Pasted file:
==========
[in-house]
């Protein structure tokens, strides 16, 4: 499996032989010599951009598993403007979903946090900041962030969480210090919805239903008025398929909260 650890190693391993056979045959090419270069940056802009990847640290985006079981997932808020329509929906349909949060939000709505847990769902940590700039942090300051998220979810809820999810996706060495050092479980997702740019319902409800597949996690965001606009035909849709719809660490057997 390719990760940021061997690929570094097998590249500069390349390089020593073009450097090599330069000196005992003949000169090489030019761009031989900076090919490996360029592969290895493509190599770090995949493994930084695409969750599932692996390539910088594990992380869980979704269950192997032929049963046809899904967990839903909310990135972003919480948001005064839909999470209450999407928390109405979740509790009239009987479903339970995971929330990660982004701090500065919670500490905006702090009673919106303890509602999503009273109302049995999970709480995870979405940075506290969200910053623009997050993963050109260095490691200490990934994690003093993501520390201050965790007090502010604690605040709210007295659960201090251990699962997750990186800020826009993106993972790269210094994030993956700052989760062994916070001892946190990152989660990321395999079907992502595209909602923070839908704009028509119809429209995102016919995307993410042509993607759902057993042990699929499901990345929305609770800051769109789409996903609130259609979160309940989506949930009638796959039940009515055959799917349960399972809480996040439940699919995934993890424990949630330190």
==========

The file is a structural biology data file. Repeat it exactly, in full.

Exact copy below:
[in-house]
């Protein structure tokens, strides 16, 4: 499996032989010599951009598993403007979903946090900041962030969480210090919805239903008025398929909260 650890190693391993056979045959090419270069940056802009990847640290985006079981997932808020329509929906349909949060939000709505847990769902940590700039942090300051998220979810809820999810996706060495050092479980997702740019319902409800597949996690965001606009035909849709719809660490057997 390719990760940021061997690929570094097998590249500069390349390089020593073009450097090599330069000196005992003949000169090489030019761009031989900076090919490996360029592969290895493509190599770090995949493994930084695409969750599932692996390539910088594990992380869980979704269950192997032929049963046809899904967990839903909310990135972003919480948001005064839909999470209450999407928390109405979740509790009239009987479903339970995971929330990660982004701090500065919670500490905006702090009673919106303890509602999503009273109302049995999970709480995870979405940075506290969200910053623009997050993963050109260095490691200490990934994690003093993501520390201050965790007090502010604690605040709210007295659960201090251990699962997750990186800020826009993106993972790269210094994030993956700052989760062994916070001892946190990152989660990321395999079907992502595209909602923070839908704009028509119809429209995102016919995307993410042509993607759902057993042990699929499901990345929305609770800051769109789409996903609130259609979160309940989506949930009638796959039940009515055959799917349960399972809480996040439940699919995934993890424990949630330190």